Dear Students, Faculty, and Staff,
As the calendar this week turns to October, we want to update the Calvin community on a few COVID-related items. We are heartened as the first month of the new school year draws to a close, and we are hopeful about what the rest of the semester might look like, though cautiously optimistic as the last 18 months or so have taught us that things can change quickly. We are grateful to have had such a good start to the 2021-22 academic year and grateful to so many in the Calvin community who have helped make it so.
This CRT update includes info on:
- Masks – Because Kent County is still categorized as “High” for transmission rates, we continue to require masks in most indoor public spaces, including classrooms, and we plan to update the campus on the mask requirement again in mid-October. You can find more information on masking at Calvin in the section below, including news about a couple of places where we have made modest adjustments to the mask requirement.
- Isolation and Quarantine Numbers on Campus – We are pleased with the current low numbers of COVID cases in the Calvin community, though quarantine cases (close contacts) took a pretty significant jump this past week. For more details, see the content below under the heading The Dashboard.
- Vaccines – Our campus vaccination numbers continue to slowly climb, and we encourage anyone who is interested but has not yet completed a vaccination series to consider doing so. More details are listed below under Vaccines.
Please see below for a variety of other COVID Response Team updates, and please bookmark the Calvin COVID Response Page at https://calvin.edu/covid-response for the latest info, FAQs, all of our COVID Response Team communications, and more.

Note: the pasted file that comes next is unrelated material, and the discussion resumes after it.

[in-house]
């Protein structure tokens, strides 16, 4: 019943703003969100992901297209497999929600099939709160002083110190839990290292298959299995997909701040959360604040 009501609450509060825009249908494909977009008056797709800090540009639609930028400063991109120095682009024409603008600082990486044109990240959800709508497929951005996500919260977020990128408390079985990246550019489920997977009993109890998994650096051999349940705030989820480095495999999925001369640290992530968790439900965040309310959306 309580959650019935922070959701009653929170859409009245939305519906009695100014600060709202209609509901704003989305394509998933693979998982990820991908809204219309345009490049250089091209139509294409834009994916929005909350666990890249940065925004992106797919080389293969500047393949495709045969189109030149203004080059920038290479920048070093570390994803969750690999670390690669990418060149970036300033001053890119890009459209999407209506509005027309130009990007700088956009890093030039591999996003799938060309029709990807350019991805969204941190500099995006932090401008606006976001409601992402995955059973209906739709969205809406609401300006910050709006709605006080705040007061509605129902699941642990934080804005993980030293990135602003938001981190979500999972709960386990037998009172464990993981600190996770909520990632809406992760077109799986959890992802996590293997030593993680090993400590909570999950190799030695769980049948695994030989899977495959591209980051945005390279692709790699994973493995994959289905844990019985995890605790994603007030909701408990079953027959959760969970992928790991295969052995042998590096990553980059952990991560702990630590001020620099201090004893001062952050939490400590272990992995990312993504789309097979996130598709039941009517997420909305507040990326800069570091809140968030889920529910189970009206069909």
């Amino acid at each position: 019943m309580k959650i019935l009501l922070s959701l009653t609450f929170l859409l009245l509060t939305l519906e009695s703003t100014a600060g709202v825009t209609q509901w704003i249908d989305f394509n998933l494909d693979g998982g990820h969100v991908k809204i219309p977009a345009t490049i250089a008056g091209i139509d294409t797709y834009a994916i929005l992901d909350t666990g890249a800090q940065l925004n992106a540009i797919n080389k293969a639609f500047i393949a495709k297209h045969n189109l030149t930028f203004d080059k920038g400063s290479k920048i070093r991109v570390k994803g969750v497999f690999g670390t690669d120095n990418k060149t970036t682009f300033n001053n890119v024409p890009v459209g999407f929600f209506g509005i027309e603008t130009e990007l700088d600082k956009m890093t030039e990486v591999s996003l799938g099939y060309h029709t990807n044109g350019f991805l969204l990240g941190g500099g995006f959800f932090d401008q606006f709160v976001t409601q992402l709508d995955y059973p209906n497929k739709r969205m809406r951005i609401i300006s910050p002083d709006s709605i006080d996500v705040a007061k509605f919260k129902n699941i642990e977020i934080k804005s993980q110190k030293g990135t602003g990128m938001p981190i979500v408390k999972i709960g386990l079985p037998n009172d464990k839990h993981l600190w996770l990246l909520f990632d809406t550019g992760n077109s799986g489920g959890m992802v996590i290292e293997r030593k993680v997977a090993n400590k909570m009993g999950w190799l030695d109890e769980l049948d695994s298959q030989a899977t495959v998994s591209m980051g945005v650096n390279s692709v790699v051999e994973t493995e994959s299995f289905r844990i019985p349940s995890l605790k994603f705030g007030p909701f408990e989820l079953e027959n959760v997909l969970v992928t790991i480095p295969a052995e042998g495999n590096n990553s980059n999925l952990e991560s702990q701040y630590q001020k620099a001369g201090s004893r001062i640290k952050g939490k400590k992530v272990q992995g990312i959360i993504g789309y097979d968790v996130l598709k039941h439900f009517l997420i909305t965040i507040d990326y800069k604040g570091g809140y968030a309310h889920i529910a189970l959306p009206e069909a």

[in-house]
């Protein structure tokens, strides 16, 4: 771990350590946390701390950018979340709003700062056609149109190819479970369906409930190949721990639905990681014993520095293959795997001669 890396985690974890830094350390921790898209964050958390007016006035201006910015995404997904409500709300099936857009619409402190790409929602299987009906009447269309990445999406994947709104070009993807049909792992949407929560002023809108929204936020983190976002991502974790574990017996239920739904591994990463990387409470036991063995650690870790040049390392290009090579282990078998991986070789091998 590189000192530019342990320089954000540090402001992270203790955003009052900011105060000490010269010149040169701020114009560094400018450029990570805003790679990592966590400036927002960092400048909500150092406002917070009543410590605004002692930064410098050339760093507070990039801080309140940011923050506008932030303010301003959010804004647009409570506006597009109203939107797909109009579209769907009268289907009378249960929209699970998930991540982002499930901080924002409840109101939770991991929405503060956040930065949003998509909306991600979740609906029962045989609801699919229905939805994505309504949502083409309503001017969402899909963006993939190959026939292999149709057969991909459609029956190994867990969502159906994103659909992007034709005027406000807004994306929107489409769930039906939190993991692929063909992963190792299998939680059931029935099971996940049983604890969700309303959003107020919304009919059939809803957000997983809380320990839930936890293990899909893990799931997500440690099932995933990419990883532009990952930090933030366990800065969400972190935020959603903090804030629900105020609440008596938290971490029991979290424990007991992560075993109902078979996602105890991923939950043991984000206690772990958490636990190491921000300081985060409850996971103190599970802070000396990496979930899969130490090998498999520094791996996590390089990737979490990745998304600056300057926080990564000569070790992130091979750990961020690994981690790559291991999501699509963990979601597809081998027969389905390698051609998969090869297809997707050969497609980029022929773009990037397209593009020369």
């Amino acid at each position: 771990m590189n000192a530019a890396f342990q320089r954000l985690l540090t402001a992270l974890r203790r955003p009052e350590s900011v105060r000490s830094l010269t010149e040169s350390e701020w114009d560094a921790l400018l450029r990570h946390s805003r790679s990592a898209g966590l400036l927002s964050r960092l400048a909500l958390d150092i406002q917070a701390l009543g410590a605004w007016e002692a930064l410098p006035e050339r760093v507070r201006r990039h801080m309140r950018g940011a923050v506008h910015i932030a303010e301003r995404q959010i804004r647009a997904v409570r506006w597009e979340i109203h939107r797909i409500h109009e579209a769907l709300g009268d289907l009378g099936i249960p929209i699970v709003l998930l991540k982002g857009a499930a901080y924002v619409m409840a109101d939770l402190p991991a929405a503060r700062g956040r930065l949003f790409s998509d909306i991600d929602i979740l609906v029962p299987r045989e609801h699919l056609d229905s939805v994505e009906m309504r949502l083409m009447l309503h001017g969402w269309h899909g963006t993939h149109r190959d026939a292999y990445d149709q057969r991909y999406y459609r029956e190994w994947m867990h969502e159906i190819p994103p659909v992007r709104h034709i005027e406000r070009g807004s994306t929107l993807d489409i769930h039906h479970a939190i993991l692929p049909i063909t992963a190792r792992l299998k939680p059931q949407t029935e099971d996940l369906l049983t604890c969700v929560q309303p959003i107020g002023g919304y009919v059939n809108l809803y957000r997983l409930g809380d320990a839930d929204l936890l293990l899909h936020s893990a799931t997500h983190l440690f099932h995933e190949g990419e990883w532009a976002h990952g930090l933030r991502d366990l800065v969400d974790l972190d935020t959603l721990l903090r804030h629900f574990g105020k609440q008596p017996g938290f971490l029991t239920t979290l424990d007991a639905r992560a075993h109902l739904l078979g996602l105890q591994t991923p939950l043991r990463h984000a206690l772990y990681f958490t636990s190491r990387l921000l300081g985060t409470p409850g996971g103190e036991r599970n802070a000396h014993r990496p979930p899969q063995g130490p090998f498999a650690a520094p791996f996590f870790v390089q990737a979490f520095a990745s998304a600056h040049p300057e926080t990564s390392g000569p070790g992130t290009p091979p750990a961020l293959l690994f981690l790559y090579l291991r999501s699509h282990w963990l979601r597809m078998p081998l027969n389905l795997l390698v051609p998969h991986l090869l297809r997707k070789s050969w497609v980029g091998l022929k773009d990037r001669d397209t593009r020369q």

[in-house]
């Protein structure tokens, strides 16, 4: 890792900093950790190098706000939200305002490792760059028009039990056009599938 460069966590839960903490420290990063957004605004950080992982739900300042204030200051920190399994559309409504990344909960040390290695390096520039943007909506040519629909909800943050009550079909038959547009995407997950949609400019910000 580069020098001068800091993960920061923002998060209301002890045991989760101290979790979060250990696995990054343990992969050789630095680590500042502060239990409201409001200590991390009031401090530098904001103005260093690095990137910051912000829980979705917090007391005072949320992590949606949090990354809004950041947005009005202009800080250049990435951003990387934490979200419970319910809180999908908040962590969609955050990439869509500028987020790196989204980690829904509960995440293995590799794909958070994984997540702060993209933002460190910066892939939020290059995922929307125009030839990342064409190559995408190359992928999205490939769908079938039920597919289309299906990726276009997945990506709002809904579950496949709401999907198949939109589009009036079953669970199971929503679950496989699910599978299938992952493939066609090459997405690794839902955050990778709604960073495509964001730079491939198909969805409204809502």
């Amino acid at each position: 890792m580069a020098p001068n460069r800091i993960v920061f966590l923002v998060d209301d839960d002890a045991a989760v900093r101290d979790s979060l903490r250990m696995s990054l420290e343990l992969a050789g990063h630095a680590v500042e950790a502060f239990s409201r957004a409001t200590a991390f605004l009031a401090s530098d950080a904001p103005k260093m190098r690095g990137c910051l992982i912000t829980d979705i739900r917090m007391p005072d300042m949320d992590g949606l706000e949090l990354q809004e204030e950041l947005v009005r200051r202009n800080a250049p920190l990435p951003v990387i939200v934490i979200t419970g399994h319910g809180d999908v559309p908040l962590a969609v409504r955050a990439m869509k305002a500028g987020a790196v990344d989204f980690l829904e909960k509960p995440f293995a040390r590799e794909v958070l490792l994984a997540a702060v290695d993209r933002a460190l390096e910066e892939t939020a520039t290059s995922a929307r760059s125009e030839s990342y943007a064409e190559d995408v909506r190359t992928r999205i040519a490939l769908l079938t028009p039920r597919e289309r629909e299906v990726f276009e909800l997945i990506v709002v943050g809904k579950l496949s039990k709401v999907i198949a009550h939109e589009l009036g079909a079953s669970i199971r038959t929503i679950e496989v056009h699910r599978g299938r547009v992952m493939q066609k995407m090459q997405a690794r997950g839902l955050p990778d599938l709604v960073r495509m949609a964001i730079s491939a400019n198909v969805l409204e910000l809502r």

MASKS AND RESIDENCE HALLS
We have made some modest changes to the mask requirements in the residence halls, and students who live in the residence halls have received a communication clarifying what has and has not changed.
Essentially, we have expanded what constitutes “private/home space” in the residence halls, which gives residents the option of not wearing a mask in their hallway and in their floor’s coffee kitchen or other common spaces on their residence hall floor. We came to this decision after recognizing that these areas can be considered the equivalent of a private residence and that the CDC gives greater latitude in such spaces.
Dorm basements and the ground-floor dorm lobbies continue to be seen as “public space” where masks are required. In addition, visitors to floors, including students who live on a different floor and students who live in a different residence hall, need to be masked when visiting areas outside of their own residence hall floor.
MASKS AND PUBLIC SPEAKING
We also have made a small change to our mask requirement for public speakers in certain pre-approved venues on campus, so you might notice some scenarios in the coming days where speakers take off their mask to speak (but continue to wear it if on stage but not speaking).